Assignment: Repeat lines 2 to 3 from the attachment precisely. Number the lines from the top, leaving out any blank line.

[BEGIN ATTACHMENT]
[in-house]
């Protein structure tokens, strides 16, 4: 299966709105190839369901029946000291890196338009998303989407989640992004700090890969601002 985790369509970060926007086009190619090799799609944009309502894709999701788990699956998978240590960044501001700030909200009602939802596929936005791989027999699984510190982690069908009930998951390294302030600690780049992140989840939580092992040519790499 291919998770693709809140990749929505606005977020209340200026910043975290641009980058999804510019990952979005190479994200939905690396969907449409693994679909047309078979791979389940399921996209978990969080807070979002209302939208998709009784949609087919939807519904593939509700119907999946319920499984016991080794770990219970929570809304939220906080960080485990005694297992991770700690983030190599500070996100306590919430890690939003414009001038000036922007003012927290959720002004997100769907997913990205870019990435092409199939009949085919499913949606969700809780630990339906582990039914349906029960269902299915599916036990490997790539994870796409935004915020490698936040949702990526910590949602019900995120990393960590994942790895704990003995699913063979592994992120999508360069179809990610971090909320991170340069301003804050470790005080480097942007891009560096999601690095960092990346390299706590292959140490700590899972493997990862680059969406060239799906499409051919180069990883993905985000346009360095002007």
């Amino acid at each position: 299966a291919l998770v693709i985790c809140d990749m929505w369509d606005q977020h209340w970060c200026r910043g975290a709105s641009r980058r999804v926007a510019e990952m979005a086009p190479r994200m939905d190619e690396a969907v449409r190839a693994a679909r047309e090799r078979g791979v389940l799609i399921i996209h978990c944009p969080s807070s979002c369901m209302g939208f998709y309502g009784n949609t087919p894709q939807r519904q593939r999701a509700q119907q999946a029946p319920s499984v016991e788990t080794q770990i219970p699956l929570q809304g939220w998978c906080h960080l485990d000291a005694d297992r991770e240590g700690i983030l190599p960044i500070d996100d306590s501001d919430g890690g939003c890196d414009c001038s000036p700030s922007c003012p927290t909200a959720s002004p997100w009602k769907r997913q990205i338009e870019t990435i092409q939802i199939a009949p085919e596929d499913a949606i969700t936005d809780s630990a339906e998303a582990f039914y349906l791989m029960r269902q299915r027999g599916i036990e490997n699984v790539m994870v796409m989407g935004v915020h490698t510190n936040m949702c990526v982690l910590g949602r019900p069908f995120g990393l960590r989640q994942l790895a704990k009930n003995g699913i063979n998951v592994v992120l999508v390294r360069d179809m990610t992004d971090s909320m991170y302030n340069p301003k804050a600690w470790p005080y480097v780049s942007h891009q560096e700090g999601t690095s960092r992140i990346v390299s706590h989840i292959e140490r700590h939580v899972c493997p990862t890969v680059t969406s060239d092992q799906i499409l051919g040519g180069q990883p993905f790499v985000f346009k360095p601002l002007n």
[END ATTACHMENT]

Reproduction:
């Protein structure tokens, strides 16, 4: 299966709105190839369901029946000291890196338009998303989407989640992004700090890969601002 985790369509970060926007086009190619090799799609944009309502894709999701788990699956998978240590960044501001700030909200009602939802596929936005791989027999699984510190982690069908009930998951390294302030600690780049992140989840939580092992040519790499 291919998770693709809140990749929505606005977020209340200026910043975290641009980058999804510019990952979005190479994200939905690396969907449409693994679909047309078979791979389940399921996209978990969080807070979002209302939208998709009784949609087919939807519904593939509700119907999946319920499984016991080794770990219970929570809304939220906080960080485990005694297992991770700690983030190599500070996100306590919430890690939003414009001038000036922007003012927290959720002004997100769907997913990205870019990435092409199939009949085919499913949606969700809780630990339906582990039914349906029960269902299915599916036990490997790539994870796409935004915020490698936040949702990526910590949602019900995120990393960590994942790895704990003995699913063979592994992120999508360069179809990610971090909320991170340069301003804050470790005080480097942007891009560096999601690095960092990346390299706590292959140490700590899972493997990862680059969406060239799906499409051919180069990883993905985000346009360095002007």
């Amino acid at each position: 299966a291919l998770v693709i985790c809140d990749m929505w369509d606005q977020h209340w970060c200026r910043g975290a709105s641009r980058r999804v926007a510019e990952m979005a086009p190479r994200m939905d190619e690396a969907v449409r190839a693994a679909r047309e090799r078979g791979v389940l799609i399921i996209h978990c944009p969080s807070s979002c369901m209302g939208f998709y309502g009784n949609t087919p894709q939807r519904q593939r999701a509700q119907q999946a029946p319920s499984v016991e788990t080794q770990i219970p699956l929570q809304g939220w998978c906080h960080l485990d000291a005694d297992r991770e240590g700690i983030l190599p960044i500070d996100d306590s501001d919430g890690g939003c890196d414009c001038s000036p700030s922007c003012p927290t909200a959720s002004p997100w009602k769907r997913q990205i338009e870019t990435i092409q939802i199939a009949p085919e596929d499913a949606i969700t936005d809780s630990a339906e998303a582990f039914y349906l791989m029960r269902q299915r027999g599916i036990e490997n699984v790539m994870v796409m989407g935004v915020h490698t510190n936040m949702c990526v982690l910590g949602r019900p069908f995120g990393l960590r989640q994942l790895a704990k009930n003995g699913i063979n998951v592994v992120l999508v390294r360069d179809m990610t992004d971090s909320m991170y302030n340069p301003k804050a600690w470790p005080y480097v780049s942007h891009q560096e700090g999601t690095s960092r992140i990346v390299s706590h989840i292959e140490r700590h939580v899972c493997p990862t890969v680059t969406s060239d092992q799906i499409l051919g040519g180069q990883p993905f790499v985000f346009k360095p601002l002007n």